US President Obama recently stated that ‘we are the first generation to experience climate change and the last generation that can do something about it’. This was one of the messages that CPD Analyst Rob Sturrock took to the Third Population Health Congress held in Hobart. The Congress brings together over 900 policy professionals, practitioners, government officials and academics to examine key community health concerns confronting Australia. On 7 September 2015, Rob provided the Oration to the Congress.
Drawing on the recent release of The Longest Conflict: Australia’s Climate Security Challenge, Rob spoke on the human security impacts that a changing climate will have on community health, including the implications for the Indo-Pacific region. This discussion outlined the effects that extreme weather, natural disasters and resource scarcity will have not just on mortality or morbidity, but on broader social and political instability and the likelihood of conflict.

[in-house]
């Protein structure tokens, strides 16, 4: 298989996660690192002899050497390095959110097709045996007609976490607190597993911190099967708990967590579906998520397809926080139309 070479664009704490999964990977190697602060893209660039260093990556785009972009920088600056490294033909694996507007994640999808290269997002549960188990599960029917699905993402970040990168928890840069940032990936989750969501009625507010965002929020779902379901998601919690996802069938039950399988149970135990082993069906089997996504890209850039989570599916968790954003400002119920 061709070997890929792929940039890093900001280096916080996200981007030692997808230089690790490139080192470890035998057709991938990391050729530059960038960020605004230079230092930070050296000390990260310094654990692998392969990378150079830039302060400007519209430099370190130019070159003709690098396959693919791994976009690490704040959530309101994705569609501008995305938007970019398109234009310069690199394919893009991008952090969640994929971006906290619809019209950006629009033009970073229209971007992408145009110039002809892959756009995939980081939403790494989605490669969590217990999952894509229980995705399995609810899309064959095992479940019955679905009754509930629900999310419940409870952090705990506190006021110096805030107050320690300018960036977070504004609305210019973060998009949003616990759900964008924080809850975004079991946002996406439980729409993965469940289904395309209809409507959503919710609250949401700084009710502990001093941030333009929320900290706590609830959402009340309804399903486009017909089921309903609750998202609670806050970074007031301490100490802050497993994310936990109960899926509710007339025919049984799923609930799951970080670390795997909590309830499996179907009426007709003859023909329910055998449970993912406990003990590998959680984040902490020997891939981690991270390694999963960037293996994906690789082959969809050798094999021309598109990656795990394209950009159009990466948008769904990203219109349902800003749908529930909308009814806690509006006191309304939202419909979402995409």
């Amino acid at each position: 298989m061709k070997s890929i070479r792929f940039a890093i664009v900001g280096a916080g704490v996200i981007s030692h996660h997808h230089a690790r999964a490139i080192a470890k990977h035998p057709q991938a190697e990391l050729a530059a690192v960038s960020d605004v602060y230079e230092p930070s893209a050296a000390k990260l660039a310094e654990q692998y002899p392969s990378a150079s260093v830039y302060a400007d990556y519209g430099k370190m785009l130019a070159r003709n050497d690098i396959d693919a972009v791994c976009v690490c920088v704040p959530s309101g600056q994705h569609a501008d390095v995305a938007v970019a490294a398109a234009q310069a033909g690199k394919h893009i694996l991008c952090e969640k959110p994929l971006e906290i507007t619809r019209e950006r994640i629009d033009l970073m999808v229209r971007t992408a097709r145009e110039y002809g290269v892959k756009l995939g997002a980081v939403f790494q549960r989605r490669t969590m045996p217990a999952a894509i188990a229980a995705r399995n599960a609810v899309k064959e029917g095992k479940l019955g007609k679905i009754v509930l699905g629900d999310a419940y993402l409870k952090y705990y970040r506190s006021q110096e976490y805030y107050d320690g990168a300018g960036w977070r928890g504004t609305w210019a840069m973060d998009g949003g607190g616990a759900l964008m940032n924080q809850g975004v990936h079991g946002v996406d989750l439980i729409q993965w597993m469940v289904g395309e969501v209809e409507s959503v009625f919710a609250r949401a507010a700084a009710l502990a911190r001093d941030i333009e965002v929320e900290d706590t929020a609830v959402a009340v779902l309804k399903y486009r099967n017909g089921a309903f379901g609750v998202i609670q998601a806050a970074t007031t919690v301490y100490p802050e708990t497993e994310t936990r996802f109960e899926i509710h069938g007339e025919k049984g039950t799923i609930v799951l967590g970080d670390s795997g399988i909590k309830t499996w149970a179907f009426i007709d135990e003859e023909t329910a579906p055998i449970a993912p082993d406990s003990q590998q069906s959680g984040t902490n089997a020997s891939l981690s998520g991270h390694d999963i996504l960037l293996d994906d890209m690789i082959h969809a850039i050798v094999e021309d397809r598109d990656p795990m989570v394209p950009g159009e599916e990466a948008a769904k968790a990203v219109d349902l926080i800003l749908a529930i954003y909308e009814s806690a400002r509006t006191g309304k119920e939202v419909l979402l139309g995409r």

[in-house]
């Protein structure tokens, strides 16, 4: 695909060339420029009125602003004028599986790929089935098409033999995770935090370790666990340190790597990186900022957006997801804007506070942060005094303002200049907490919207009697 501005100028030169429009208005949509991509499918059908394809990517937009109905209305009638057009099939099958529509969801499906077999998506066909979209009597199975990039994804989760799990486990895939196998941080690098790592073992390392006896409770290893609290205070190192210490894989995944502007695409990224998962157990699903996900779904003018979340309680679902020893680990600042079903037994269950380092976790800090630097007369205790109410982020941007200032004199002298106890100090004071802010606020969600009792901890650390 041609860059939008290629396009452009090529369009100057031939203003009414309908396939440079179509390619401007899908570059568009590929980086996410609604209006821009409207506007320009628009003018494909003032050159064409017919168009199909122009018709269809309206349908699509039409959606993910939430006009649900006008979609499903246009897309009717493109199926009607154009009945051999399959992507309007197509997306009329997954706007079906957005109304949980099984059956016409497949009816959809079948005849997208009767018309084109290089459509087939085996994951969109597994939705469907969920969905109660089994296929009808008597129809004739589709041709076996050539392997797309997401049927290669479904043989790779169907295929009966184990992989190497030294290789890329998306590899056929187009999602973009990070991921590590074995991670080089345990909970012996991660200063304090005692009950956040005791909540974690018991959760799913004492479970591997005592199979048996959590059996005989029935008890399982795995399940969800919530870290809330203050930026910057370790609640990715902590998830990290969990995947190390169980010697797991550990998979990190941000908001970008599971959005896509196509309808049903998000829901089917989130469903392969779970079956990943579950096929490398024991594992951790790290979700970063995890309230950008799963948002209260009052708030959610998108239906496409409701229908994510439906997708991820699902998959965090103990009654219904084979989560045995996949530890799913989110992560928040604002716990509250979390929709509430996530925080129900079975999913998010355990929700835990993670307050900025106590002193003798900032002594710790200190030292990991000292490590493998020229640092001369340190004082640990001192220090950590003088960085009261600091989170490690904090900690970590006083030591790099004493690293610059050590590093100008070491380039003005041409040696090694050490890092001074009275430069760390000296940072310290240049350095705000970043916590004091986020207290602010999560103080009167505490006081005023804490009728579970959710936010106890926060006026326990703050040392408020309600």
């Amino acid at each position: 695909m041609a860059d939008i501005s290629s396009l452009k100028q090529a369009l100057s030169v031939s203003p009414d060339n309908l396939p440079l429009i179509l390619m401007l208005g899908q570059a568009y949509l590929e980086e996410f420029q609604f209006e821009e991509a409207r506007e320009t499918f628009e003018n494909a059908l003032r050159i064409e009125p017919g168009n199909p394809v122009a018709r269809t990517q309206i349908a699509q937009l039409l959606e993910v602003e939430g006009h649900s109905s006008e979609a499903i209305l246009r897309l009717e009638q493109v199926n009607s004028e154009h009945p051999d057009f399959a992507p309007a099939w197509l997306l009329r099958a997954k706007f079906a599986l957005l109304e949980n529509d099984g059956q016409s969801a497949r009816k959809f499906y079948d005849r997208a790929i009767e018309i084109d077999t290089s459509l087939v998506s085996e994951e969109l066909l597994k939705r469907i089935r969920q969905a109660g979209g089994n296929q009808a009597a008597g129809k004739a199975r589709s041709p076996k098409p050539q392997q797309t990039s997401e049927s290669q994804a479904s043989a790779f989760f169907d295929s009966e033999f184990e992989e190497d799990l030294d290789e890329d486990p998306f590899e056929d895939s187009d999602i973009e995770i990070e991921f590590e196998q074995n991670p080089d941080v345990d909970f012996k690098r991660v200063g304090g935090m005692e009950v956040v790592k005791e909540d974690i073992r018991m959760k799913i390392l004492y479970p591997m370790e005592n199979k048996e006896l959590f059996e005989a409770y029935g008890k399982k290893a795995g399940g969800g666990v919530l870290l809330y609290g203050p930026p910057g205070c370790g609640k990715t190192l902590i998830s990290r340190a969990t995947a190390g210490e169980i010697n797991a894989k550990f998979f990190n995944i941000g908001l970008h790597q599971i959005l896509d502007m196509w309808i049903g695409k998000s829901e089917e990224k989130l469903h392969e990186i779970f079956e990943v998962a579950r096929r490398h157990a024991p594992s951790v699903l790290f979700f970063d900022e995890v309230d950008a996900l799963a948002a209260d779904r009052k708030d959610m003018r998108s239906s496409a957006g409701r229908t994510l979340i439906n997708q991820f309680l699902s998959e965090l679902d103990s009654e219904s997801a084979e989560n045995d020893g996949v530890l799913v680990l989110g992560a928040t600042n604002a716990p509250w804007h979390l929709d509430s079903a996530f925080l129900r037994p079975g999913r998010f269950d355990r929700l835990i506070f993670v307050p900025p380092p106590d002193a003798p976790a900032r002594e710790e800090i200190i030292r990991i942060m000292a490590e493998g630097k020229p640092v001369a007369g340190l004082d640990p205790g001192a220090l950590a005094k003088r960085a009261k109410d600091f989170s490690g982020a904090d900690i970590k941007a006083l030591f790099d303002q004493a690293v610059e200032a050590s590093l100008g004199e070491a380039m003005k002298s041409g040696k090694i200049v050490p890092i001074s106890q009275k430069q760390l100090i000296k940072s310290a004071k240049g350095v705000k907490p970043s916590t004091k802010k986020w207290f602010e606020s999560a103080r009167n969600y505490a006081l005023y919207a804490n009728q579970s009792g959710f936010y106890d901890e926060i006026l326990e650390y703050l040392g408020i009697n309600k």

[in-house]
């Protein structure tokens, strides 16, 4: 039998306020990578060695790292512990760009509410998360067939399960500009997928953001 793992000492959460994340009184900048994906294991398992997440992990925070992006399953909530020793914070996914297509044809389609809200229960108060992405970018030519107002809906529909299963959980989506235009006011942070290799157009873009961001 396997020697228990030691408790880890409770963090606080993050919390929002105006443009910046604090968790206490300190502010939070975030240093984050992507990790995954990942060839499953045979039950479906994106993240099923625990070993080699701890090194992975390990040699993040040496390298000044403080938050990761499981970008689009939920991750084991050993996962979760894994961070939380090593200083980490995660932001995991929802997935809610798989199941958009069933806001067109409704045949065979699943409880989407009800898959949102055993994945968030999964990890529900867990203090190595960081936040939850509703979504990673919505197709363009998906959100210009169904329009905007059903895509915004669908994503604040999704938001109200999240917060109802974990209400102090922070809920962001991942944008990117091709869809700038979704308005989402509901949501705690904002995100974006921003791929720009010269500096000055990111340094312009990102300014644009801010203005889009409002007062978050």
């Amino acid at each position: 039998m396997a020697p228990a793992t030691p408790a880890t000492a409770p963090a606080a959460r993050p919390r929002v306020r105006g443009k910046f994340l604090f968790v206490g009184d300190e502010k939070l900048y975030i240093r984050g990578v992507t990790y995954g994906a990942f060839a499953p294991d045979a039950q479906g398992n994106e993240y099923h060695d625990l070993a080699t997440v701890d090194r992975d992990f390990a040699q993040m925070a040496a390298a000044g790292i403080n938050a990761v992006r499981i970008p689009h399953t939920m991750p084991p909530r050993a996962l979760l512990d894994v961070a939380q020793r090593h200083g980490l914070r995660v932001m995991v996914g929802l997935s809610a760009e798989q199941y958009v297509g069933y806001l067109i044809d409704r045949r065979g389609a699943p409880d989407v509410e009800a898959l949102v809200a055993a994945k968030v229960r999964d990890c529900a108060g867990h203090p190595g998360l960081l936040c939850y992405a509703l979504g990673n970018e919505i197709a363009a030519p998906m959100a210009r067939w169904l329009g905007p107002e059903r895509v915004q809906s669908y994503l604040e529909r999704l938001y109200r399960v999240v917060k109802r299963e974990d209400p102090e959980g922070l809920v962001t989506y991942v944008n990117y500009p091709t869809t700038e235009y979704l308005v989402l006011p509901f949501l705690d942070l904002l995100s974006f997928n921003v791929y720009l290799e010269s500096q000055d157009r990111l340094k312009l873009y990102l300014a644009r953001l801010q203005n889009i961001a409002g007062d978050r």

Some of the key trends Rob highlighted included the following:
- Extreme heat across the Middle East this northern summer led to social instability and riots in Baghdad.
- Pakistan suffered more deaths from heat stress this year than it has from terrorist attacks.
- Climate-induced, prolonged drought exacerbated social instability that led to uprisings in Syria and Egypt.
- Resource scarcities and competition for food, water and energy will likely affect geopolitics in the Indo-Pacific within the next two decades.
- Australia will increasingly be called upon to provide humanitarian assistance to vulnerable communities ravaged by natural disasters in the region.
Rob emphasised the need for community leadership on adaptation and mitigation, saying we retain the agency to act on climate change, and citing the work already underway at the city and regional level. He also advocated for deeper regional engagement through Australia’s official aid program, particularly to help our neighbours and partners alike to improve their climate adaptation and resilience.
The speech generated significant discussion on social media amongst the Congress attendees. You can read the full speech here: Oration to Population Health Congress